Flash Briefing: Second state capture whistle-blower targeted; SA-born billionaire launches Africa’s largest vaccine plant; Consumer inflation hits five year high

  • SARS whistleblower Johann van Loggerenberg’s house was burgled this week – marking the second state capture witness to have their home invaded in a week. While typical criminality, common to South Africa, could be at play, Van Loggerenberg says that several factors about the burglary indicate this was not a normal break-in. Given its proximity to the burglary of former GCIS CEO, Themba Maseko – another state capture whistleblower – and the release of the first part of the state capture report, observers are raising red flags. There have been calls for authorities to take whistleblower safety more seriously.
  • US biotech billionaire Patrick Soon-Shiong on Wednesday launched a plant that will produce a billion Covid-19 vaccine doses in Cape Town by 2025, fulfilling a longtime plan to help bring greater health equity to the country of his birth. Africa struggled to secure vaccines while wealthy countries were already giving their populations shots. While doses have started flowing to the region, the continent is seeking ways to ensure it isn’t left behind again. In May, Soon-Shiong said he would give an initial R3bn to South Africa to help with the transfer of new technology for Covid-19 vaccines and other therapies, including for diseases such as cancer, HIV and tuberculosis.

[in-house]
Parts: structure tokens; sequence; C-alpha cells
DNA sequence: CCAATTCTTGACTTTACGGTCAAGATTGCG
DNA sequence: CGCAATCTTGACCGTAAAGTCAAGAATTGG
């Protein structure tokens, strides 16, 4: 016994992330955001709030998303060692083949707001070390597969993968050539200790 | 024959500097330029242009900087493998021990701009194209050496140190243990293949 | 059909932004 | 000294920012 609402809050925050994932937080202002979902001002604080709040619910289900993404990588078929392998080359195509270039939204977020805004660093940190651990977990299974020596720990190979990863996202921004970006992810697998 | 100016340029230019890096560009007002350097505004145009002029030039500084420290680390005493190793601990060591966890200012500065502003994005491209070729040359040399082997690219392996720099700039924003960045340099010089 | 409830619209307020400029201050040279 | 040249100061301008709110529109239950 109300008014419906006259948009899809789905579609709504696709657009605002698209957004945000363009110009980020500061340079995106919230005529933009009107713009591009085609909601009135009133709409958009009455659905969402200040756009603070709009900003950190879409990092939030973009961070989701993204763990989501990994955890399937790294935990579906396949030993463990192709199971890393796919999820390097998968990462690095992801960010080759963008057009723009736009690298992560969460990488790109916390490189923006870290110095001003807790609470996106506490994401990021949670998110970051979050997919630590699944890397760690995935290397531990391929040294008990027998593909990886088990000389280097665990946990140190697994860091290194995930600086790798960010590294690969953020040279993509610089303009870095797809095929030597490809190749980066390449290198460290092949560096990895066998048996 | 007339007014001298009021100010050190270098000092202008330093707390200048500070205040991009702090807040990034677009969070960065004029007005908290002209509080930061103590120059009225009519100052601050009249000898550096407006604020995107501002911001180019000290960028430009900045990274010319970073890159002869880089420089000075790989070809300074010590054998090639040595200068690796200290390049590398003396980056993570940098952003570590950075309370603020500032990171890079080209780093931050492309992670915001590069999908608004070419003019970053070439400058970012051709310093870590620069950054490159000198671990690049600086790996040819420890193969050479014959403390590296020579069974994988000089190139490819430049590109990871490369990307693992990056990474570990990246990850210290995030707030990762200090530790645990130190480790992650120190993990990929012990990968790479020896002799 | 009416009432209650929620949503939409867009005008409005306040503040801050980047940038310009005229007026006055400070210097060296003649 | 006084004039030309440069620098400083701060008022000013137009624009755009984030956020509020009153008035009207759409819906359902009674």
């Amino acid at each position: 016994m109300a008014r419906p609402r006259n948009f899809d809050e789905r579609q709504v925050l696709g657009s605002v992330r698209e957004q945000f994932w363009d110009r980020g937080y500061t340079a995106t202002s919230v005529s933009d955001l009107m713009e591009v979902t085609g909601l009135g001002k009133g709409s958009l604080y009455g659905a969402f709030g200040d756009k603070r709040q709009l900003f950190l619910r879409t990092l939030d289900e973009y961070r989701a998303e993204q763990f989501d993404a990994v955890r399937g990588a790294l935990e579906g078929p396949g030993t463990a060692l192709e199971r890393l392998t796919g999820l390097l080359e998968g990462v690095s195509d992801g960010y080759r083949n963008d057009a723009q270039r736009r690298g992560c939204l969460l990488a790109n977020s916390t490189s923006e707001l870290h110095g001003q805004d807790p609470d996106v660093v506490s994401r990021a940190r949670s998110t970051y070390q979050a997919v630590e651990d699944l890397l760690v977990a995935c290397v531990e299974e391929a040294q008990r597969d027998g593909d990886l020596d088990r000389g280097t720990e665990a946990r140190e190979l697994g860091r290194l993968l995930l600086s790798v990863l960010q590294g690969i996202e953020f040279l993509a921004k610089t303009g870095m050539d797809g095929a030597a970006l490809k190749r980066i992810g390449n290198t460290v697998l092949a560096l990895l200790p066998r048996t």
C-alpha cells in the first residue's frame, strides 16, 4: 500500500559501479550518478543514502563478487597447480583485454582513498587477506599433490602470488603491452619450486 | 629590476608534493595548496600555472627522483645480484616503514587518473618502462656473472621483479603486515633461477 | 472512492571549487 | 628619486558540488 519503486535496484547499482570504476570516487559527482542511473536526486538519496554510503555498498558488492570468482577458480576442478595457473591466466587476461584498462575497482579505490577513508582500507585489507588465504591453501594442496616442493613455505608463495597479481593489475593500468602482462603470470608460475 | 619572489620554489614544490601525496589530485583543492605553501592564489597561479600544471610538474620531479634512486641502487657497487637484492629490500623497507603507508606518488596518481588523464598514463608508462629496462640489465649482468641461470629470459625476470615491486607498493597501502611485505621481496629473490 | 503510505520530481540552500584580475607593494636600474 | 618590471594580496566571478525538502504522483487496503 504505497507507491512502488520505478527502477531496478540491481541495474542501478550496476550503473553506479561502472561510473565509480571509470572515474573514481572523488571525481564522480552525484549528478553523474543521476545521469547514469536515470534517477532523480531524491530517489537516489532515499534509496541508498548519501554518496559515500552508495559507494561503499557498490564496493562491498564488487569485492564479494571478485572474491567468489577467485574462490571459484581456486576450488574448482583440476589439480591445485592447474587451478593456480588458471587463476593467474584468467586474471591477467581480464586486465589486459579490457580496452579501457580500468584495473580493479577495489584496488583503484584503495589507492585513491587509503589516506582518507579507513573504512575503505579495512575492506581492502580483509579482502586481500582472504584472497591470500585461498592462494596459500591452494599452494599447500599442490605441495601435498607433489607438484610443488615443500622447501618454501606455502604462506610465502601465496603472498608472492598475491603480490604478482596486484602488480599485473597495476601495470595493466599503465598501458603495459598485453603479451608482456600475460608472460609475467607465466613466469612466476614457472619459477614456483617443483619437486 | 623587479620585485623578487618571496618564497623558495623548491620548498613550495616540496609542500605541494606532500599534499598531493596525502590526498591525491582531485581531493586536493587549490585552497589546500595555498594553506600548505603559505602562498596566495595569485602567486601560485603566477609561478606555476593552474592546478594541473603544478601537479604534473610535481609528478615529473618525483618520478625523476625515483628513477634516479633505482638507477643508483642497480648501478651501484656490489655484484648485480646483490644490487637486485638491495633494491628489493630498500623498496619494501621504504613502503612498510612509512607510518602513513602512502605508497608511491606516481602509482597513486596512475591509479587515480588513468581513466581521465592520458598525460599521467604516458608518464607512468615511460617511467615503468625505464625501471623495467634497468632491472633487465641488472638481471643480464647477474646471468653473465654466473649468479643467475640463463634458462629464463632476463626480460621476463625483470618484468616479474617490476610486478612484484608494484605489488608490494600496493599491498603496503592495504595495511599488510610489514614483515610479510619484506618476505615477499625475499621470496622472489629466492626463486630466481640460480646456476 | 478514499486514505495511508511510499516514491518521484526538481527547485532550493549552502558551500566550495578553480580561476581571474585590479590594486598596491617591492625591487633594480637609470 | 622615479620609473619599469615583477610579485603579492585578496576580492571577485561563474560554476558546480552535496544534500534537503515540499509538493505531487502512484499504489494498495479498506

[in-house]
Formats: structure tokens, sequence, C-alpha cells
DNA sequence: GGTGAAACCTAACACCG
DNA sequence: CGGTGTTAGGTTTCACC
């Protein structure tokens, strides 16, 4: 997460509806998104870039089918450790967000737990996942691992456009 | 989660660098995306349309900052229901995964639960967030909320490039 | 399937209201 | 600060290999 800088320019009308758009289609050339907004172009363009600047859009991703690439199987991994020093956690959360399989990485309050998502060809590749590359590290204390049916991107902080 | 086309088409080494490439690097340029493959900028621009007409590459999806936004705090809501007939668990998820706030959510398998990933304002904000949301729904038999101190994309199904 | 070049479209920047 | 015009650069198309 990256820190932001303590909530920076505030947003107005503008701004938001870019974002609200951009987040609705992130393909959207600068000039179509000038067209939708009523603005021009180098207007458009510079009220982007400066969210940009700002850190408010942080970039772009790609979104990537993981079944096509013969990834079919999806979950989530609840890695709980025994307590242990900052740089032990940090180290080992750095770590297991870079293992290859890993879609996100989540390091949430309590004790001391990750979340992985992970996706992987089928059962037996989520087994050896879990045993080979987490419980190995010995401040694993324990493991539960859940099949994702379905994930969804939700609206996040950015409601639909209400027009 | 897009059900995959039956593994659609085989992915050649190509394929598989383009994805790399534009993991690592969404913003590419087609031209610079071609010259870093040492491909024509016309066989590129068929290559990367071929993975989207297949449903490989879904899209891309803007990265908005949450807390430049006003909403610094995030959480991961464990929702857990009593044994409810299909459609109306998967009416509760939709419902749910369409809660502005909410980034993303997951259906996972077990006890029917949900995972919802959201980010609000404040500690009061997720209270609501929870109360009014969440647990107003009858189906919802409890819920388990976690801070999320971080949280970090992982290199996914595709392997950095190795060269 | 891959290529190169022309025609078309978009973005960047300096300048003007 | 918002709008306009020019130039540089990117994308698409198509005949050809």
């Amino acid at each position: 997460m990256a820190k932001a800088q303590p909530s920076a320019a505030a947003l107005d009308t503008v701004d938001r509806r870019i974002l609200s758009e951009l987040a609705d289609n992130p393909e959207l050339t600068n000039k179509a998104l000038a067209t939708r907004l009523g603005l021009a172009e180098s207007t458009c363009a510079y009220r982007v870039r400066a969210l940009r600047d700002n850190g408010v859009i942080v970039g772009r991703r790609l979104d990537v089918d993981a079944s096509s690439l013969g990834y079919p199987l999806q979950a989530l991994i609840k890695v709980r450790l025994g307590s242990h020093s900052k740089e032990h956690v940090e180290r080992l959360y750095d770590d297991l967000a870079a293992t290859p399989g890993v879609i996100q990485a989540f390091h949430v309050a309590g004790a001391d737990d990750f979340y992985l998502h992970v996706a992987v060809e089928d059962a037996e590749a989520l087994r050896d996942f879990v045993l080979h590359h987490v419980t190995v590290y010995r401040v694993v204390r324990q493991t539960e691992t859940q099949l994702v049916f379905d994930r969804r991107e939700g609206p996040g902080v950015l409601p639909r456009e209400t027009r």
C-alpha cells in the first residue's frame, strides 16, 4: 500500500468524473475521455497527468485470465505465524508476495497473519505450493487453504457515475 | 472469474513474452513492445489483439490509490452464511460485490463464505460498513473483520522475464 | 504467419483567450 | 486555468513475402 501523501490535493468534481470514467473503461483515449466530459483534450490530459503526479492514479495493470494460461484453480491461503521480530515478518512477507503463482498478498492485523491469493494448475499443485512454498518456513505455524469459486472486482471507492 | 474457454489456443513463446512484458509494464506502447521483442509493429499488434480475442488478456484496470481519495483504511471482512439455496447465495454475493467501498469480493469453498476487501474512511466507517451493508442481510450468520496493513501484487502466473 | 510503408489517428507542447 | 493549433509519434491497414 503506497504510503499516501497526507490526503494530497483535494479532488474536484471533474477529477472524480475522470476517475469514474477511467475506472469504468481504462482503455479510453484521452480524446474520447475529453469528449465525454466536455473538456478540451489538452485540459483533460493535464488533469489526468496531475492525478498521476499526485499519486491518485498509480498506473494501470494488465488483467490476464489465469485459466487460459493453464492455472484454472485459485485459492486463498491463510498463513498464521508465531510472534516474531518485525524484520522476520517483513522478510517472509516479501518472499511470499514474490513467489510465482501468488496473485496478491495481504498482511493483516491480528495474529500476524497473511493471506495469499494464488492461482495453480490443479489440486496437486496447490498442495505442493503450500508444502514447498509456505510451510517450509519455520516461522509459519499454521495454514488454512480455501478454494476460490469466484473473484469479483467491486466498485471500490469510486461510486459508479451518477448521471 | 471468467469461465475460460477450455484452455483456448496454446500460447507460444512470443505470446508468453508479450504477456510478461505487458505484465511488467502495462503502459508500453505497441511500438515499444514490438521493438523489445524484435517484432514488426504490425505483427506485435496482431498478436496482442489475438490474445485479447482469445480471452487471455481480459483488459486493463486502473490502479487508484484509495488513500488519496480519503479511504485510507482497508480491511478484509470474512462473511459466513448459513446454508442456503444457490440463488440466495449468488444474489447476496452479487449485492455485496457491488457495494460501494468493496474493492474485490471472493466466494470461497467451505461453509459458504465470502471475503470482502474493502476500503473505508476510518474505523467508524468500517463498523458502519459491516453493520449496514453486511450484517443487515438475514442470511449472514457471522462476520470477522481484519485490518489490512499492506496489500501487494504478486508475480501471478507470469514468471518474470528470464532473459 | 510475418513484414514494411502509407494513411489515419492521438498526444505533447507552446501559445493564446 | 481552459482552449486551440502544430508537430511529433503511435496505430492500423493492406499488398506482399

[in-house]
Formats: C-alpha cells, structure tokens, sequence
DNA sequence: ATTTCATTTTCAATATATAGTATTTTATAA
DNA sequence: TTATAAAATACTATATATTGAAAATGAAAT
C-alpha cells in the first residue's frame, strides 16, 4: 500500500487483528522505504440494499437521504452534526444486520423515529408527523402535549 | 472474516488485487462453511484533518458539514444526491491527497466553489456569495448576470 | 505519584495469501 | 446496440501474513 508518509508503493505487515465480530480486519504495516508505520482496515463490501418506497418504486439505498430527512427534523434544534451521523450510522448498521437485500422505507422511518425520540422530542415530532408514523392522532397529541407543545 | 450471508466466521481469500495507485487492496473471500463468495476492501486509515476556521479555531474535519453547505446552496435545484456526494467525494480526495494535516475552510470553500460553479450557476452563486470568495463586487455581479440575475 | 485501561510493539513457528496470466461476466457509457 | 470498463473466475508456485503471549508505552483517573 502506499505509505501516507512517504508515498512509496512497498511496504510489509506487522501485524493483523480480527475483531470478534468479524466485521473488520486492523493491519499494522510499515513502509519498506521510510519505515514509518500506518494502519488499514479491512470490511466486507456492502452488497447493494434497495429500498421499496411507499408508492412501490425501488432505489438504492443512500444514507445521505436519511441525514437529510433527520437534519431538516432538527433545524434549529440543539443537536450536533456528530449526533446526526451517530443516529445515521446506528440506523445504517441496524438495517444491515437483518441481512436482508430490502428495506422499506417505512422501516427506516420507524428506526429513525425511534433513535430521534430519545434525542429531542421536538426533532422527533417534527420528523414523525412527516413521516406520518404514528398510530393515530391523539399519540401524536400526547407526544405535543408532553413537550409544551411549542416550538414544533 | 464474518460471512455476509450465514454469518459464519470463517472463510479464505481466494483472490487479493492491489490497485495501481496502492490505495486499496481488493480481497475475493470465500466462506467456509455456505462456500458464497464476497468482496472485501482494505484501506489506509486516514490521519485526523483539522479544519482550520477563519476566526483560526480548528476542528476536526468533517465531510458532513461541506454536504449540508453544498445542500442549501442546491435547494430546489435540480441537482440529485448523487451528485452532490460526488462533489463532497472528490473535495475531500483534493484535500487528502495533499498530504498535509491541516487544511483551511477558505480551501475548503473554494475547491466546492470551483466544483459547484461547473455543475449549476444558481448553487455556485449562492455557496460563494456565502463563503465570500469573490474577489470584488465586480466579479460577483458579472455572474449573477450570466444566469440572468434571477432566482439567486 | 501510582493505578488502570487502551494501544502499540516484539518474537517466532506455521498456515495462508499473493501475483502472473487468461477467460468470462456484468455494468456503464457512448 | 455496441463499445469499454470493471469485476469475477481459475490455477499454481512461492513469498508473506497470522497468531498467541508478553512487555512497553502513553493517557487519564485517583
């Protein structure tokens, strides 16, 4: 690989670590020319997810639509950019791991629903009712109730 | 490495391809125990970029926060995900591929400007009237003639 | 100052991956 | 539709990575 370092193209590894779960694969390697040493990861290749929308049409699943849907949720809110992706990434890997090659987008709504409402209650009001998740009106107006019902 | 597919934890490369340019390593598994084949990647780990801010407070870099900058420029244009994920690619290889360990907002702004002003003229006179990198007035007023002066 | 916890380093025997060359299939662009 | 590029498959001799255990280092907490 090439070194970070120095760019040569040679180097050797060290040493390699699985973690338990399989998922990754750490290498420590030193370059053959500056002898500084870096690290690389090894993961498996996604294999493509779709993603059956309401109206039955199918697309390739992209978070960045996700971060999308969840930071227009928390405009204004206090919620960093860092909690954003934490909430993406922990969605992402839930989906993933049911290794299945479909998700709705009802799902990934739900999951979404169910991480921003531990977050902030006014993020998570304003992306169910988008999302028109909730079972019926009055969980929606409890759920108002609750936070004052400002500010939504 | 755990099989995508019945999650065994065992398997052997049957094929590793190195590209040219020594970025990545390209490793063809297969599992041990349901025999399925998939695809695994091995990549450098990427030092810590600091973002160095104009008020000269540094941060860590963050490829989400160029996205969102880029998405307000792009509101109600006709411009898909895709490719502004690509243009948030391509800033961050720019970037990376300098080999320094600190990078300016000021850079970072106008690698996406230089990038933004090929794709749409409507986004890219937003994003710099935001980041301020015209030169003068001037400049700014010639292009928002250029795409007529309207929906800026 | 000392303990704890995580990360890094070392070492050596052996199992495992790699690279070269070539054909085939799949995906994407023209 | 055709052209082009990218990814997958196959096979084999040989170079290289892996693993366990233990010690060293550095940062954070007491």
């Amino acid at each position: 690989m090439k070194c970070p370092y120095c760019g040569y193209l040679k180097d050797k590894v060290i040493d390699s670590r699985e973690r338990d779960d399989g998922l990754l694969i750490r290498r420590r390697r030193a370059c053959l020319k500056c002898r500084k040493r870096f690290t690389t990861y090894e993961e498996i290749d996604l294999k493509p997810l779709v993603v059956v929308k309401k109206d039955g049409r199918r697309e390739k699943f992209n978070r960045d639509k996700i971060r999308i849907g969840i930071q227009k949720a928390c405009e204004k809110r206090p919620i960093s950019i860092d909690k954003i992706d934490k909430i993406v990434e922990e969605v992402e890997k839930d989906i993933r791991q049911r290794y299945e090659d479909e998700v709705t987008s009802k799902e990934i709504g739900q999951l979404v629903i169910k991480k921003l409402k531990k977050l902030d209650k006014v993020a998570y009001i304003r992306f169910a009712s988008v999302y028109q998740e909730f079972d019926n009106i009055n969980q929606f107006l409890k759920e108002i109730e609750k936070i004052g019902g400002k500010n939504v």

• Consumer inflation rose to its highest level in five years in December, backing the case for a potential increase in interest rates as soon as next Thursday when the Reserve Bank’s monetary policy committee (MPC) sits down for its first scheduled meeting of 2022. Consumer price inflation, as measured by Stats SA’s consumer price index (CPI), hit 5.9% year on year in December, its biggest annual increase since March 2017 when the rate was 6.1%. The MPC meeting comes against a backdrop of increased market volatility, which is driven by uncertainty on the extent to which the US Federal Reserve will increase rates to tame inflation, which rose to an annual rate of 7% in December, the highest since 1982.
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